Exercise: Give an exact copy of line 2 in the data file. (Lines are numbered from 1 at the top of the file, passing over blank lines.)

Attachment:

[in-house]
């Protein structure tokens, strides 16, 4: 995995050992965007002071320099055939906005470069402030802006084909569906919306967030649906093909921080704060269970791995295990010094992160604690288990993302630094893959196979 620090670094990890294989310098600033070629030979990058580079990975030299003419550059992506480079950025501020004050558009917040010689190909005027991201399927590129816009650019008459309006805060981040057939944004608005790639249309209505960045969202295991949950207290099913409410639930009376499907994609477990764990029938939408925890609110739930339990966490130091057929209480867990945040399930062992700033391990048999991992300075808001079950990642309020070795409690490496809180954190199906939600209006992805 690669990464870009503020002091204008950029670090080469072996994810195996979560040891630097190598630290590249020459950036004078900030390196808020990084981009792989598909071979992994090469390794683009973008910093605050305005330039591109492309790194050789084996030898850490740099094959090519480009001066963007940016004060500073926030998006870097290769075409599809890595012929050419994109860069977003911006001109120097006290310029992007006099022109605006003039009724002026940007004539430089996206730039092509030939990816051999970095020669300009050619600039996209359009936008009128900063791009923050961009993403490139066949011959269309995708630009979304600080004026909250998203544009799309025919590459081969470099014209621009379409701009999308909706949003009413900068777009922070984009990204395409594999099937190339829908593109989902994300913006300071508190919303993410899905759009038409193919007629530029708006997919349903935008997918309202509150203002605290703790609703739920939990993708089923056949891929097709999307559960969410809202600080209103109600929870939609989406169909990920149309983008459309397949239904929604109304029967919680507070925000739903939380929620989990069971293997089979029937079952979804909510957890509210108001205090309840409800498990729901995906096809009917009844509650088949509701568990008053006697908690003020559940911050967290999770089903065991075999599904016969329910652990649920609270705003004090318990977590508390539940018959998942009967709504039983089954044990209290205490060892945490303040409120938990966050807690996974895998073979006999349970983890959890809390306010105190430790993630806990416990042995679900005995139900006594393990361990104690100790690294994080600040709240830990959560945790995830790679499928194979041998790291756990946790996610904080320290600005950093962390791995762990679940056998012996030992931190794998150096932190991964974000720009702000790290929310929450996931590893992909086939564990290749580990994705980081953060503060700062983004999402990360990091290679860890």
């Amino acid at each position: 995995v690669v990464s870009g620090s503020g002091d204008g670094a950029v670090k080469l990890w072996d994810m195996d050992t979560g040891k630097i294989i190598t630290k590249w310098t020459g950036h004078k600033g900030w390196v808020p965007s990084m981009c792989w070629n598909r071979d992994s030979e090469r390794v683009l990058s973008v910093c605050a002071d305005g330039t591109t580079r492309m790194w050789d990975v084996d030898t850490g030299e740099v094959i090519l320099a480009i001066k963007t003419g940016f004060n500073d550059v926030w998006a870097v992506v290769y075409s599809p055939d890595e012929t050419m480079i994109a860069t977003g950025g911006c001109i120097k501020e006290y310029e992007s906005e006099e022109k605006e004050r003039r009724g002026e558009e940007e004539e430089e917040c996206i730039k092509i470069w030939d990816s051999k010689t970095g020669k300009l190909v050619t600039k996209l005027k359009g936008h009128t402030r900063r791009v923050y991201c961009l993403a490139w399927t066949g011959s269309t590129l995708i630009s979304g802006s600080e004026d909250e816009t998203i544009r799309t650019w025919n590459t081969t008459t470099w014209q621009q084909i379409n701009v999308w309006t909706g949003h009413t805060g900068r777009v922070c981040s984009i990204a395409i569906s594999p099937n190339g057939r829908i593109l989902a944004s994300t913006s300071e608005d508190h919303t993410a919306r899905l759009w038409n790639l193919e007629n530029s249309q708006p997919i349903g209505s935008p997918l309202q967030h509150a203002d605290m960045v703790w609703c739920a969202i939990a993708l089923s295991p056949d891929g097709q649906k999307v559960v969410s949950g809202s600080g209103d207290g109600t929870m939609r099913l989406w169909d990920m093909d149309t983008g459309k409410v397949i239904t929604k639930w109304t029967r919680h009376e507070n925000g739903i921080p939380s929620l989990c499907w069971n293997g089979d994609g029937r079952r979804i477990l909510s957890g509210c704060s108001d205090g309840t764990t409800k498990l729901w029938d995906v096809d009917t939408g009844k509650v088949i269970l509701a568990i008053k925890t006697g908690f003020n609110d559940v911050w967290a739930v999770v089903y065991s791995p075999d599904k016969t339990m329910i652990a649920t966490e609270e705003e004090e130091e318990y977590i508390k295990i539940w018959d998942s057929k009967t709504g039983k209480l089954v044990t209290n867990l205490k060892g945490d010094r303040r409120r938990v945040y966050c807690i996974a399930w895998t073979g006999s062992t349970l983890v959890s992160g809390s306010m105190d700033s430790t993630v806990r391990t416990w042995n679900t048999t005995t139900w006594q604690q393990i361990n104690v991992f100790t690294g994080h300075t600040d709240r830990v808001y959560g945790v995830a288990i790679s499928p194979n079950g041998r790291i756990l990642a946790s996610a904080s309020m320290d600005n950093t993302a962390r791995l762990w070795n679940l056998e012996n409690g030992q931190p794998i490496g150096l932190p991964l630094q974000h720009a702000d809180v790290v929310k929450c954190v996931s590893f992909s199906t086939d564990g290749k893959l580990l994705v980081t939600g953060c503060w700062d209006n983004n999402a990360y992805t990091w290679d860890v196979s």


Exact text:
């Protein structure tokens, strides 16, 4: 995995050992965007002071320099055939906005470069402030802006084909569906919306967030649906093909921080704060269970791995295990010094992160604690288990993302630094893959196979 620090670094990890294989310098600033070629030979990058580079990975030299003419550059992506480079950025501020004050558009917040010689190909005027991201399927590129816009650019008459309006805060981040057939944004608005790639249309209505960045969202295991949950207290099913409410639930009376499907994609477990764990029938939408925890609110739930339990966490130091057929209480867990945040399930062992700033391990048999991992300075808001079950990642309020070795409690490496809180954190199906939600209006992805 690669990464870009503020002091204008950029670090080469072996994810195996979560040891630097190598630290590249020459950036004078900030390196808020990084981009792989598909071979992994090469390794683009973008910093605050305005330039591109492309790194050789084996030898850490740099094959090519480009001066963007940016004060500073926030998006870097290769075409599809890595012929050419994109860069977003911006001109120097006290310029992007006099022109605006003039009724002026940007004539430089996206730039092509030939990816051999970095020669300009050619600039996209359009936008009128900063791009923050961009993403490139066949011959269309995708630009979304600080004026909250998203544009799309025919590459081969470099014209621009379409701009999308909706949003009413900068777009922070984009990204395409594999099937190339829908593109989902994300913006300071508190919303993410899905759009038409193919007629530029708006997919349903935008997918309202509150203002605290703790609703739920939990993708089923056949891929097709999307559960969410809202600080209103109600929870939609989406169909990920149309983008459309397949239904929604109304029967919680507070925000739903939380929620989990069971293997089979029937079952979804909510957890509210108001205090309840409800498990729901995906096809009917009844509650088949509701568990008053006697908690003020559940911050967290999770089903065991075999599904016969329910652990649920609270705003004090318990977590508390539940018959998942009967709504039983089954044990209290205490060892945490303040409120938990966050807690996974895998073979006999349970983890959890809390306010105190430790993630806990416990042995679900005995139900006594393990361990104690100790690294994080600040709240830990959560945790995830790679499928194979041998790291756990946790996610904080320290600005950093962390791995762990679940056998012996030992931190794998150096932190991964974000720009702000790290929310929450996931590893992909086939564990290749580990994705980081953060503060700062983004999402990360990091290679860890």